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Are there any guidelines to know whether a particular program will benefit from multithreading?

In single threads, the CPU utilization is often low, which could be higher in some cases if unrelated parts of a program are made into separate threads. Maybe when one thread is waiting for I/O, the other threads can utilize the CPU. But any things to look out for in a program to see whether it would benefit from multithreading?

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5 Answers 5

Usually, multithreading is good when you can decompose a task in several independent subtask and you effectively have several processors to perform the task (optimization), or if you need to keep your system "interactive" (even if a blocking task, like reading from the network, is being performed, other threads can keep attenging user requests, for example).

And another reason is to simulate paralelism (even if you haven't got as many processors as threads) to execute several "tasks" simultaneously (even if not real optimization is achieved). That is what tipically Operating Systems do, they run several programs in paralell, even if they have to give to them little portions of time to execute alternatively.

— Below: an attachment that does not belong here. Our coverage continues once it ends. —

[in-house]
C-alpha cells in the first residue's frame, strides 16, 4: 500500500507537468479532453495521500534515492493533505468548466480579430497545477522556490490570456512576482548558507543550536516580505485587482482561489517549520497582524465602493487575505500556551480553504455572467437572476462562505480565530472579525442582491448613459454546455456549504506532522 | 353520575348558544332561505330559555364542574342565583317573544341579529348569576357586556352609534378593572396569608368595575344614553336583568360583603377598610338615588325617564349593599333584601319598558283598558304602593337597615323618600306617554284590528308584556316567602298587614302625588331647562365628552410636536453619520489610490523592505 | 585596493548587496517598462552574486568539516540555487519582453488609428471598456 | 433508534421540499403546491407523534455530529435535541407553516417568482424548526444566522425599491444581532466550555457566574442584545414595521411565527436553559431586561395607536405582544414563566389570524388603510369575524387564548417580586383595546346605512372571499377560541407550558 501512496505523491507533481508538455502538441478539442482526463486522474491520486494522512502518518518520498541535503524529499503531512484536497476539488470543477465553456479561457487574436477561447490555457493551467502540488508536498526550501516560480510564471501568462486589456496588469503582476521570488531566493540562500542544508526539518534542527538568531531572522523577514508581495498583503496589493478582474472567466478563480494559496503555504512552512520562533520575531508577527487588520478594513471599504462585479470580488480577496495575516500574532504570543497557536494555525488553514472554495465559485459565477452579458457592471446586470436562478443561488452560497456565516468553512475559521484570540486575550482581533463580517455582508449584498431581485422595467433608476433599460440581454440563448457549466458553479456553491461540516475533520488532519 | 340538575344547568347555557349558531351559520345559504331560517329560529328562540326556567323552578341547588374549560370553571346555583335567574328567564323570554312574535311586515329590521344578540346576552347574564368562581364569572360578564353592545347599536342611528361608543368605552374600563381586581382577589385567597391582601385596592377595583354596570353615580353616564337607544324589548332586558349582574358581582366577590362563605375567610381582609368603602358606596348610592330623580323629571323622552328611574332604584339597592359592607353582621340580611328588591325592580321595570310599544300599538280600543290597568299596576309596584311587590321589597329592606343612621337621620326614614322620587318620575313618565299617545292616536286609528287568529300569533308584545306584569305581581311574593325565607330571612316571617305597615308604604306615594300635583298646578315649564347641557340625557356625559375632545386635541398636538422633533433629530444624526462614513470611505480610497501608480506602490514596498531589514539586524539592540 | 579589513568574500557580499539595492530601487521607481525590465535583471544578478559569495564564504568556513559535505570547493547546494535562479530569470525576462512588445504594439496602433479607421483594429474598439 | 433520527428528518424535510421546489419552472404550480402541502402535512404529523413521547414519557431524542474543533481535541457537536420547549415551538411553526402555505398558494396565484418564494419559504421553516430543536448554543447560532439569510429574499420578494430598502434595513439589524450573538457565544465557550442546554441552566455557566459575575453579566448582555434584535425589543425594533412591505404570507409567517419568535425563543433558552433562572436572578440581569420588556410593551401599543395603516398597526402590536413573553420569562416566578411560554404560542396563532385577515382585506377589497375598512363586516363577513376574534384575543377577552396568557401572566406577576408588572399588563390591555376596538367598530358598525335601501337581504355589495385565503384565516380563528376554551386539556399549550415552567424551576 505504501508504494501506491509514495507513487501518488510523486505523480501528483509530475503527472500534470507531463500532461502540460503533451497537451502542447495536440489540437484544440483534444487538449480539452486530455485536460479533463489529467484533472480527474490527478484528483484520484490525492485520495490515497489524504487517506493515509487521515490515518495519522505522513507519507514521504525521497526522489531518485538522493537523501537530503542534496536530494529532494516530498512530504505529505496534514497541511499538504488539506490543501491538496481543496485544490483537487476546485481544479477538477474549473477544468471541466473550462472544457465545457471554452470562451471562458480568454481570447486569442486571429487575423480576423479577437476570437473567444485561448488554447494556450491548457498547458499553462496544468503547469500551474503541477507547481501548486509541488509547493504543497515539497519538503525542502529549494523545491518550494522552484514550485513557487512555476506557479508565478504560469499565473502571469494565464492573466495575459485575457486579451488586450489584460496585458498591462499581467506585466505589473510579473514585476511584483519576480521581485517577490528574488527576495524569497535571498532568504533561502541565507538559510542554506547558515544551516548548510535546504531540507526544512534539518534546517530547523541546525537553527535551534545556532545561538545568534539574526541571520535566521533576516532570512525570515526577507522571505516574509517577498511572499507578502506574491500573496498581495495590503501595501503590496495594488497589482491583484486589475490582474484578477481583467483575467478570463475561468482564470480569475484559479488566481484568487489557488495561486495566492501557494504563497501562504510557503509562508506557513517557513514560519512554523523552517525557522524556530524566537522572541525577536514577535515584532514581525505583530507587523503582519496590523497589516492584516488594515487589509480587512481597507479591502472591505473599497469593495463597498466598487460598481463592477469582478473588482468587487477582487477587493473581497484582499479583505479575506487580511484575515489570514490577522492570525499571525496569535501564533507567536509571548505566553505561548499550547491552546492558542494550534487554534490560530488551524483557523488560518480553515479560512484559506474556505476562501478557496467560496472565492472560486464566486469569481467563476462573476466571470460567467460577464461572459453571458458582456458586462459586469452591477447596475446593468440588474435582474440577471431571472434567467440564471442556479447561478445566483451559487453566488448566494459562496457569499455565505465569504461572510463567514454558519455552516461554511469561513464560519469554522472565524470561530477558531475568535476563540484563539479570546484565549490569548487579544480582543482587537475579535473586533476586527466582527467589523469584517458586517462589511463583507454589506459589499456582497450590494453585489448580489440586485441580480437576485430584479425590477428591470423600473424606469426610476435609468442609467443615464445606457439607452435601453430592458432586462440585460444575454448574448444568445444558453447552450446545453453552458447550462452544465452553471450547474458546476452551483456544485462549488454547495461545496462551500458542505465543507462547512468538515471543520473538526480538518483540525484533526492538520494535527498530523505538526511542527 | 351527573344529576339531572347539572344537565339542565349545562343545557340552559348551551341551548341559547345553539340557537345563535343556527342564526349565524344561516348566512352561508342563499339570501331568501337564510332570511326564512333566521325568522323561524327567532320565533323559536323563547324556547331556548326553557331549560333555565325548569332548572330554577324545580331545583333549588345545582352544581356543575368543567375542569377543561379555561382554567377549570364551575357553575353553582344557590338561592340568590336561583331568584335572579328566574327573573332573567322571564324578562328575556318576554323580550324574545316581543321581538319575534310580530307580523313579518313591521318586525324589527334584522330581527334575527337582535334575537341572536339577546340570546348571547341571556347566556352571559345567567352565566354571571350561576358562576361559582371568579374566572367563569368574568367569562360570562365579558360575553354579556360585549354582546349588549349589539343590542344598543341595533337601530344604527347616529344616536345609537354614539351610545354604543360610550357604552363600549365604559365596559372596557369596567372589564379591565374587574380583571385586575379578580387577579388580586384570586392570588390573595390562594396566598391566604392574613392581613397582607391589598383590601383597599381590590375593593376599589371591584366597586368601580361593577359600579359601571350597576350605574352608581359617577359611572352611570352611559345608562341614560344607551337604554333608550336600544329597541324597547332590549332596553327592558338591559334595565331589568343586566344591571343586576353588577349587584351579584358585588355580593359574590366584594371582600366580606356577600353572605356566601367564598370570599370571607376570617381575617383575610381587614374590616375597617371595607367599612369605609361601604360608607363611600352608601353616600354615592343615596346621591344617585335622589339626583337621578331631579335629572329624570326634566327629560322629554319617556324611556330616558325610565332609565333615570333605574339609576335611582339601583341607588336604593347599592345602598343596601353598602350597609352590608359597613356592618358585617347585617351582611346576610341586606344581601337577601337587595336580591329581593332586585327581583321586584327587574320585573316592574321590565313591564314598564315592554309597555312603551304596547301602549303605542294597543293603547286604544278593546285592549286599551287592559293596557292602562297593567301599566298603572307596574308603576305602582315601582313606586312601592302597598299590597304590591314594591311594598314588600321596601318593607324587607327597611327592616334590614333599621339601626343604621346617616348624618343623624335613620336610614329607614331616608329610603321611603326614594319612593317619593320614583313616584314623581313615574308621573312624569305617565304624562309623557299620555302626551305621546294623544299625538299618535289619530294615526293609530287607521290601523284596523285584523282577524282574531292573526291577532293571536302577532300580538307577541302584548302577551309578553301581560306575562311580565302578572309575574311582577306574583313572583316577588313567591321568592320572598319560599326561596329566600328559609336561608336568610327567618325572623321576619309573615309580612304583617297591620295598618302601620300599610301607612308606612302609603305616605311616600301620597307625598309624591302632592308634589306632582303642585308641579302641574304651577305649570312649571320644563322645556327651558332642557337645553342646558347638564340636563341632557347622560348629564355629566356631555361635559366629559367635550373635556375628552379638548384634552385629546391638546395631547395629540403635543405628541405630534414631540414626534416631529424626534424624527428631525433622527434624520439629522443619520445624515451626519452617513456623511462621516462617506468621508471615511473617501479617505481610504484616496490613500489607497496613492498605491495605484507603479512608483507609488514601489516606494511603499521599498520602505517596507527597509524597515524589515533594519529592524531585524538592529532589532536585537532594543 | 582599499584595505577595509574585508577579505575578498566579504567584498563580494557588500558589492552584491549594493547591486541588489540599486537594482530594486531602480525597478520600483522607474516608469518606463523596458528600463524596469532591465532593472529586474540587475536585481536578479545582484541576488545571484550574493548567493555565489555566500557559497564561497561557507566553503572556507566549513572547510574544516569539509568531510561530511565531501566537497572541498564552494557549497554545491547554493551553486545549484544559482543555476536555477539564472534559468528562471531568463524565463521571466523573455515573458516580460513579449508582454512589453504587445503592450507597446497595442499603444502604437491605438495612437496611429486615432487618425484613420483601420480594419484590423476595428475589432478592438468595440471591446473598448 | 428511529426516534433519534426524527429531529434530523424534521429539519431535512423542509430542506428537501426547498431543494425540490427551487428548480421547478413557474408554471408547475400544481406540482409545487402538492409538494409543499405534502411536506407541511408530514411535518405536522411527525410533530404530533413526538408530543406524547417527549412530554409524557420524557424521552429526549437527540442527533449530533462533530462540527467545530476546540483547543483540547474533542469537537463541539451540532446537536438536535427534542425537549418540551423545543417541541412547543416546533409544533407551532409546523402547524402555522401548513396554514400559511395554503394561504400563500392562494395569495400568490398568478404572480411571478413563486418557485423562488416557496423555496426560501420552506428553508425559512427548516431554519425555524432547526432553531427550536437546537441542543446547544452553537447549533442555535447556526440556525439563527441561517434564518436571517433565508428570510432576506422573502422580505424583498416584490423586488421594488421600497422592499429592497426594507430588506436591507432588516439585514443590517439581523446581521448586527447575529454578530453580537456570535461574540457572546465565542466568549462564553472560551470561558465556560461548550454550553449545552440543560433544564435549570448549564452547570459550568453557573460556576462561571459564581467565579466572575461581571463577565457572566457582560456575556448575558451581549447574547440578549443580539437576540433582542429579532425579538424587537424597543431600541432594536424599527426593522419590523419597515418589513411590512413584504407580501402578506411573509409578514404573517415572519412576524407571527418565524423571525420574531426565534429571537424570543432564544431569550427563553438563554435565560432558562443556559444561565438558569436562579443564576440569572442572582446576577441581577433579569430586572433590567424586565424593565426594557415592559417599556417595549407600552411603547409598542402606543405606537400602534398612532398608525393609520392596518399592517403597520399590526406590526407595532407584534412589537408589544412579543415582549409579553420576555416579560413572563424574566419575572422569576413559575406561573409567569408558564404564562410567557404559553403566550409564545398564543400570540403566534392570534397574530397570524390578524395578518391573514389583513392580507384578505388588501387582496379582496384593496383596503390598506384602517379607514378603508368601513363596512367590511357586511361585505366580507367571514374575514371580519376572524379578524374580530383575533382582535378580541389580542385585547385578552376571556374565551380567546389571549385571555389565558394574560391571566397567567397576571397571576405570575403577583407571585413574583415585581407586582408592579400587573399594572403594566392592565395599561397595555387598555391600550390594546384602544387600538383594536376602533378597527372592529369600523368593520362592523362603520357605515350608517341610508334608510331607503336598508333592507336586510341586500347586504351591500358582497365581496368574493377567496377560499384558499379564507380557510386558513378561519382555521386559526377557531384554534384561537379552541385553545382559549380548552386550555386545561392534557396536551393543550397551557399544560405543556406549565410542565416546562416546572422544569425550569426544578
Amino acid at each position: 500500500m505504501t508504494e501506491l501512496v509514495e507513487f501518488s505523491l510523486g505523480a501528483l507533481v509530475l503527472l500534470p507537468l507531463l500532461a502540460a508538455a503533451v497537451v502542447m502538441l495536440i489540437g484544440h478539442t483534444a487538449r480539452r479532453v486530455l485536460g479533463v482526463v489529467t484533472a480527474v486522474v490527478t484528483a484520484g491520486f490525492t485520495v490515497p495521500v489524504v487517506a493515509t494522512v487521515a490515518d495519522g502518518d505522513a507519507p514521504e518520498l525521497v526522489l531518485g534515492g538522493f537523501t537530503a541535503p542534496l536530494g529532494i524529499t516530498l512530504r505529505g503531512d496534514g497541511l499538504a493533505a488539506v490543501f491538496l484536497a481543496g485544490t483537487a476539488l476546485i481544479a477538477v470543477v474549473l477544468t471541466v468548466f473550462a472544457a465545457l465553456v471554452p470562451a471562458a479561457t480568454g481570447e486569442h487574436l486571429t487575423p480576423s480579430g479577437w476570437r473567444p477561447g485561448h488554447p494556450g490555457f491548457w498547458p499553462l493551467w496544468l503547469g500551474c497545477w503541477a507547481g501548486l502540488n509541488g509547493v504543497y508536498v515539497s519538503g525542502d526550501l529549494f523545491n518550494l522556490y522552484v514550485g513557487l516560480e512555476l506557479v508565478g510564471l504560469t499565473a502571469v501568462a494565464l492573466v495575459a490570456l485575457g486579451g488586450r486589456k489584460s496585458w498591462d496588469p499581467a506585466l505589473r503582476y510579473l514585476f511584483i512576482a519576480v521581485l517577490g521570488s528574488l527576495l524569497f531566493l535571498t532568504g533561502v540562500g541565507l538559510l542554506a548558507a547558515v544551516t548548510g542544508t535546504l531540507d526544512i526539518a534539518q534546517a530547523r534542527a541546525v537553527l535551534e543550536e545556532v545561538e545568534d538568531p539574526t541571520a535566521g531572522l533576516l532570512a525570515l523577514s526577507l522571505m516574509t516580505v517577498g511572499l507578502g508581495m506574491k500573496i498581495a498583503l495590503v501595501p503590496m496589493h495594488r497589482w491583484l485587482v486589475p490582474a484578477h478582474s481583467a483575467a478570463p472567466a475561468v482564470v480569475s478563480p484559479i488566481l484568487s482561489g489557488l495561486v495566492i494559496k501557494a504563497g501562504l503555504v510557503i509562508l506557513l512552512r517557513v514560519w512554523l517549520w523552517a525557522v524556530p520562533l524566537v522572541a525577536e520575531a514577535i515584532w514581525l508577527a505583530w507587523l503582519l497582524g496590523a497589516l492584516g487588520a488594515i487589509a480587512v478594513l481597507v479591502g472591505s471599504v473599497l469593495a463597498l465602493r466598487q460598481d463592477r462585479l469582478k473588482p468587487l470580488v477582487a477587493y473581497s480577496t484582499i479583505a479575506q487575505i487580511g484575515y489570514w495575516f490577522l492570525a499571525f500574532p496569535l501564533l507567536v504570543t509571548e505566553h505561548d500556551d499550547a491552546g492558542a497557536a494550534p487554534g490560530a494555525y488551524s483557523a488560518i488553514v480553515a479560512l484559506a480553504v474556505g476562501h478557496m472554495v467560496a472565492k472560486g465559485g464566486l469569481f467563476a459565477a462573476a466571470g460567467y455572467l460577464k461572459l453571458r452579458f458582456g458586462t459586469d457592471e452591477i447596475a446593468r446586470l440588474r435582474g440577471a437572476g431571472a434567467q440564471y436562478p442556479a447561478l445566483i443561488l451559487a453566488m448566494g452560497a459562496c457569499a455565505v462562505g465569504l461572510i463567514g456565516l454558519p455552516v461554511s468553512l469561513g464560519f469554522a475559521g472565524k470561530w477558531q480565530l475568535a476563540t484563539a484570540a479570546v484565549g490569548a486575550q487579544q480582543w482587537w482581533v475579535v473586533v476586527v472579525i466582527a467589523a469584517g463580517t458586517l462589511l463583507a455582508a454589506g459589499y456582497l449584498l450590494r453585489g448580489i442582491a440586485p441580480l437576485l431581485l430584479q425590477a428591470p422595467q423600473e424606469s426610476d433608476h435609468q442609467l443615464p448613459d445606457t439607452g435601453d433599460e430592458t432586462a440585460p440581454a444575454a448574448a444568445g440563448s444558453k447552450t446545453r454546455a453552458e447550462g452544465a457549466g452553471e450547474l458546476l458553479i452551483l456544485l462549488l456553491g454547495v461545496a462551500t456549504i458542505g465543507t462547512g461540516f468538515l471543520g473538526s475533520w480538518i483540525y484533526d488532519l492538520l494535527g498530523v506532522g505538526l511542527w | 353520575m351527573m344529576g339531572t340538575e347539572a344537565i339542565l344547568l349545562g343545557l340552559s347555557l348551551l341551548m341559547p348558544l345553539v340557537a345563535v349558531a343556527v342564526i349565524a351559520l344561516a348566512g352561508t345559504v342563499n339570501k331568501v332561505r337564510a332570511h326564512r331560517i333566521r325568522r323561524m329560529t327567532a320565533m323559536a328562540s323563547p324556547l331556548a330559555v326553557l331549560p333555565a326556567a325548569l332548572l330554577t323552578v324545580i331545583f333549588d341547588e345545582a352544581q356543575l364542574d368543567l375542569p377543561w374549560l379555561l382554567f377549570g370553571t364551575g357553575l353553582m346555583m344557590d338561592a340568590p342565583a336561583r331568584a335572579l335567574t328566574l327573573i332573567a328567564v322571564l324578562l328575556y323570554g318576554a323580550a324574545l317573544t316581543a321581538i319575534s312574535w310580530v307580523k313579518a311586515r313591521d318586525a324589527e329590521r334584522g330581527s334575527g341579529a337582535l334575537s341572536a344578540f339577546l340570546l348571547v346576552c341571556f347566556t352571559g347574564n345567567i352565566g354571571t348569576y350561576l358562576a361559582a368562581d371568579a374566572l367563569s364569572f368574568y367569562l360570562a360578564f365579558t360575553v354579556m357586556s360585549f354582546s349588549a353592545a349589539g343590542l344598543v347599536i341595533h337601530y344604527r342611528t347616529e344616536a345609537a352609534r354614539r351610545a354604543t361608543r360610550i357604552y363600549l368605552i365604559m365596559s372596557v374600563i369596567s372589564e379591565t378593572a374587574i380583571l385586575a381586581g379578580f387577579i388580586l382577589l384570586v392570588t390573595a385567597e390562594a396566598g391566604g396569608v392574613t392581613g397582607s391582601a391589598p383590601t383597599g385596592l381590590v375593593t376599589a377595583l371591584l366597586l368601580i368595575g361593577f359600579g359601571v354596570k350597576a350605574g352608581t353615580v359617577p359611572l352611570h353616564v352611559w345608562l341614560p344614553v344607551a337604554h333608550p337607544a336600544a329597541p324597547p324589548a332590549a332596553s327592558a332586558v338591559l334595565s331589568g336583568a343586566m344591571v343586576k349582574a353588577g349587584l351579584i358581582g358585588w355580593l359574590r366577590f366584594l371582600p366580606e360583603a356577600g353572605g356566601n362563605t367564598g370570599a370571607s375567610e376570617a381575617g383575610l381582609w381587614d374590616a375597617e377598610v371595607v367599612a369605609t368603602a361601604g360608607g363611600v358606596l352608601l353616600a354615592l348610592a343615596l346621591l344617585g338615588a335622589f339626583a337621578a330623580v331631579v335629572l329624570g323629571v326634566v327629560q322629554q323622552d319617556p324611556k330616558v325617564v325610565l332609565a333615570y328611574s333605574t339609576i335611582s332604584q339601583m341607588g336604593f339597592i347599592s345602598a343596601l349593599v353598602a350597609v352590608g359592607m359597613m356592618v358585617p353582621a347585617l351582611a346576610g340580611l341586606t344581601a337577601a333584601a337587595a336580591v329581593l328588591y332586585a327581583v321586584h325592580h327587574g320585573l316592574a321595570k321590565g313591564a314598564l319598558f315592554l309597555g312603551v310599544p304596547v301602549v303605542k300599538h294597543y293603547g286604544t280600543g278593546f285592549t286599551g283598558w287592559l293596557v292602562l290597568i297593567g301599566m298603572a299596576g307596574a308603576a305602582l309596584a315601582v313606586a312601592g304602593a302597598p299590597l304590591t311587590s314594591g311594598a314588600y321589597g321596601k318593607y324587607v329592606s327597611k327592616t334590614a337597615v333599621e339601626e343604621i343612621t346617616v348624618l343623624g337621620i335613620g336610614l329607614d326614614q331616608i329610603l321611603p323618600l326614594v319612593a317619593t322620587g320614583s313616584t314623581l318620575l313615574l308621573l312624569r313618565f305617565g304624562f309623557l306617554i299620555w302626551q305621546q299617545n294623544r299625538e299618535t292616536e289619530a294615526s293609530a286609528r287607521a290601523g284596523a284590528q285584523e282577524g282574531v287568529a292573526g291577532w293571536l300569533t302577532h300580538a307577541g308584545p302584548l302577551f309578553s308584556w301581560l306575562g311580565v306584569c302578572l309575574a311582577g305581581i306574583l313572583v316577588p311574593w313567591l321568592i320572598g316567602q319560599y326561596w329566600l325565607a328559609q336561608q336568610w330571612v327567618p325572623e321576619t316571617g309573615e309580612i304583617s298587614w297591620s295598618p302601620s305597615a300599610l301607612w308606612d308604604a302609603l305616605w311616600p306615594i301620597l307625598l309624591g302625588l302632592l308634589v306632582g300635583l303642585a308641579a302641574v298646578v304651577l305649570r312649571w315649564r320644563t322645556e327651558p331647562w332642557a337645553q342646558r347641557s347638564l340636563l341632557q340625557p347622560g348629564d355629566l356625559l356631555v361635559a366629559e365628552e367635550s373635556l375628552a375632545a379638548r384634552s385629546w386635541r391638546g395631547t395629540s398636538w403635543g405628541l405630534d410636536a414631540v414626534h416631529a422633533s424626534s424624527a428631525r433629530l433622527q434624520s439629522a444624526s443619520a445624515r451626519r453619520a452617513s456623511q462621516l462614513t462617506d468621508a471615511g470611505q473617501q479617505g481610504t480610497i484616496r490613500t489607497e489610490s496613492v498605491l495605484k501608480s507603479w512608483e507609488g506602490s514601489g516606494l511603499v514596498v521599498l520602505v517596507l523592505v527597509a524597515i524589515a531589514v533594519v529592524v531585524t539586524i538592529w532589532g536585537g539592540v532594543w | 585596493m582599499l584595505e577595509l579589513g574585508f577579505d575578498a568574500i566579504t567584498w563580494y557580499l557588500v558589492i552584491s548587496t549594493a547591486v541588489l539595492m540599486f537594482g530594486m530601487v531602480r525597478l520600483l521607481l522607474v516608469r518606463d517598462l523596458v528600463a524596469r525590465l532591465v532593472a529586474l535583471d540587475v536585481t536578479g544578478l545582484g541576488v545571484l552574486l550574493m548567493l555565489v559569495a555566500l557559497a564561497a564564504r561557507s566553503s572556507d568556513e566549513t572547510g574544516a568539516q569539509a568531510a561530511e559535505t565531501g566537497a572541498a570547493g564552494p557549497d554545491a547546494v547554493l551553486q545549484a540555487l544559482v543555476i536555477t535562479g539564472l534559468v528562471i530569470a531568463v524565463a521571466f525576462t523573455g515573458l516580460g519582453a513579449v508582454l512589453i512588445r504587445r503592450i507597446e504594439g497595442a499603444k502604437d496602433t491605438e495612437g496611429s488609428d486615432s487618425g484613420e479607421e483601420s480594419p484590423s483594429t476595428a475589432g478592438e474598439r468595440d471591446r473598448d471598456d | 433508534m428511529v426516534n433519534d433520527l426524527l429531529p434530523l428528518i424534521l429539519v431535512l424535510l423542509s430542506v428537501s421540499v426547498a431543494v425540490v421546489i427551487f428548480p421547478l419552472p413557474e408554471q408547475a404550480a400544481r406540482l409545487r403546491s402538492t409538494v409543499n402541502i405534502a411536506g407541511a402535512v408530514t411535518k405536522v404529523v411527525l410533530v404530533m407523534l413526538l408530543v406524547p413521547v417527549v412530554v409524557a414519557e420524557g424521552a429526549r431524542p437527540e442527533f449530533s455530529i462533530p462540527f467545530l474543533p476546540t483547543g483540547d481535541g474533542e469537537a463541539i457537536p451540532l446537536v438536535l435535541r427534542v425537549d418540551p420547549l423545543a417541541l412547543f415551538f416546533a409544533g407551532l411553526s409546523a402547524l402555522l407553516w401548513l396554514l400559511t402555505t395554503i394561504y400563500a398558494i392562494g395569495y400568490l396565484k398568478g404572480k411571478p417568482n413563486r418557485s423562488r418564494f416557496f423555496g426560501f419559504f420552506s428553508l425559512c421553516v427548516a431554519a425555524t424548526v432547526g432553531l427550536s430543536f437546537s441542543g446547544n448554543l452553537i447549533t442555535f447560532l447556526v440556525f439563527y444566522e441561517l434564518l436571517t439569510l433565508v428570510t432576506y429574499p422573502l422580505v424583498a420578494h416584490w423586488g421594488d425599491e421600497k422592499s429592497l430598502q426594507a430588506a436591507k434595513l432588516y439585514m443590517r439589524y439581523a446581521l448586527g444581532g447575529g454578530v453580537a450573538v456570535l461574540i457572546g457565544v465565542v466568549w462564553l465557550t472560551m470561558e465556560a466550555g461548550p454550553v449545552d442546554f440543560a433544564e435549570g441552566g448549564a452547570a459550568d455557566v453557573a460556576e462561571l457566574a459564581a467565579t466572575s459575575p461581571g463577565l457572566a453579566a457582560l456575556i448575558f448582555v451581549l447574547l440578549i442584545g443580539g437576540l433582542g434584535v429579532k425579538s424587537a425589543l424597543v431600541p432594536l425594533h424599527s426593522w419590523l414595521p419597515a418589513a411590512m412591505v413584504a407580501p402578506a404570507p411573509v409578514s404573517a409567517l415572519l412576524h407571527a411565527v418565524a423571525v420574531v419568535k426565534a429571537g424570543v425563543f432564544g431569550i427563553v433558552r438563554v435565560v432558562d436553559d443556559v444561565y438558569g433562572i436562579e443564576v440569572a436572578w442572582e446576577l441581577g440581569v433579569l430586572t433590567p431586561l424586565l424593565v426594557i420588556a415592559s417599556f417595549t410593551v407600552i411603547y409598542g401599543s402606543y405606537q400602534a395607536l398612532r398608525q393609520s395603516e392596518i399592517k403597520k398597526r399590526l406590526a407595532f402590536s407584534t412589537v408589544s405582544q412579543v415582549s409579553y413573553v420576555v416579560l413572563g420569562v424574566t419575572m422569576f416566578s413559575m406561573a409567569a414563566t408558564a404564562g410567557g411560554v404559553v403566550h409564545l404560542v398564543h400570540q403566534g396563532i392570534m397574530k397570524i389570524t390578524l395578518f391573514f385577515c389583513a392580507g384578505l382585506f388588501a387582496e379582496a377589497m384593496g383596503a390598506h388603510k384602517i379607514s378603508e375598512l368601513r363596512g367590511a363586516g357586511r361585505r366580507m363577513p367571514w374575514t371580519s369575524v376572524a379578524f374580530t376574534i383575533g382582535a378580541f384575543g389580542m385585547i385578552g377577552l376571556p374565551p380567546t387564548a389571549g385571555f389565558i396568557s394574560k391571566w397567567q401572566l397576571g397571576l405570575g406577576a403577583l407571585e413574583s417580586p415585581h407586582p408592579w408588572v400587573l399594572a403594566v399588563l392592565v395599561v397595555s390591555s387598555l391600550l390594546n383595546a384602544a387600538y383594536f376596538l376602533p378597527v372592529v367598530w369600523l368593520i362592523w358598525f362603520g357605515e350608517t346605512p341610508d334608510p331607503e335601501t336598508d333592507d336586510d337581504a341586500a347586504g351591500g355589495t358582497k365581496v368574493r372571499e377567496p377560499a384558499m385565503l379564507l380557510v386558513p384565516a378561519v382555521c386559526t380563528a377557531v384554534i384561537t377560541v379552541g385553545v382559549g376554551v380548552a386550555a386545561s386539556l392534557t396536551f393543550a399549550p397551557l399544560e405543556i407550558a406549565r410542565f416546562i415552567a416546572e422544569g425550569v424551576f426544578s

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To use multi-threading you must have independant tasks which can be performed concurrently. These need to be non-trival, ideally atleast 10 micro-seconds in length otherwise the overhead of using multiple threads could be higher than the advantage of using multiple threads.

If you process is IO bound, it can benefit from using multiple threads even if you have only one core. If your process is CPU bound you have to have free cores to improve performance.

The most improvement a CPU bound process can have is equal to the number of cores. i.e. if you have N cores it can go up to N times faster. This assumes you have atleast N independant tasks you can perform.

Often optimising the code can make your application go much faster that this without major changes.. The largerest improvement I have done by changing the code is 1000x better than the previous implementation. For this reason your first step should be to profile and anlyse your system to see if it can be improved. After that consider multi-threading your application.

Passing work to another thread is not trivial, esp if you are passing a small number of large tasks. Queues can handle high throughputs, but if you want to complete a task in the minimum amount of time latency matters.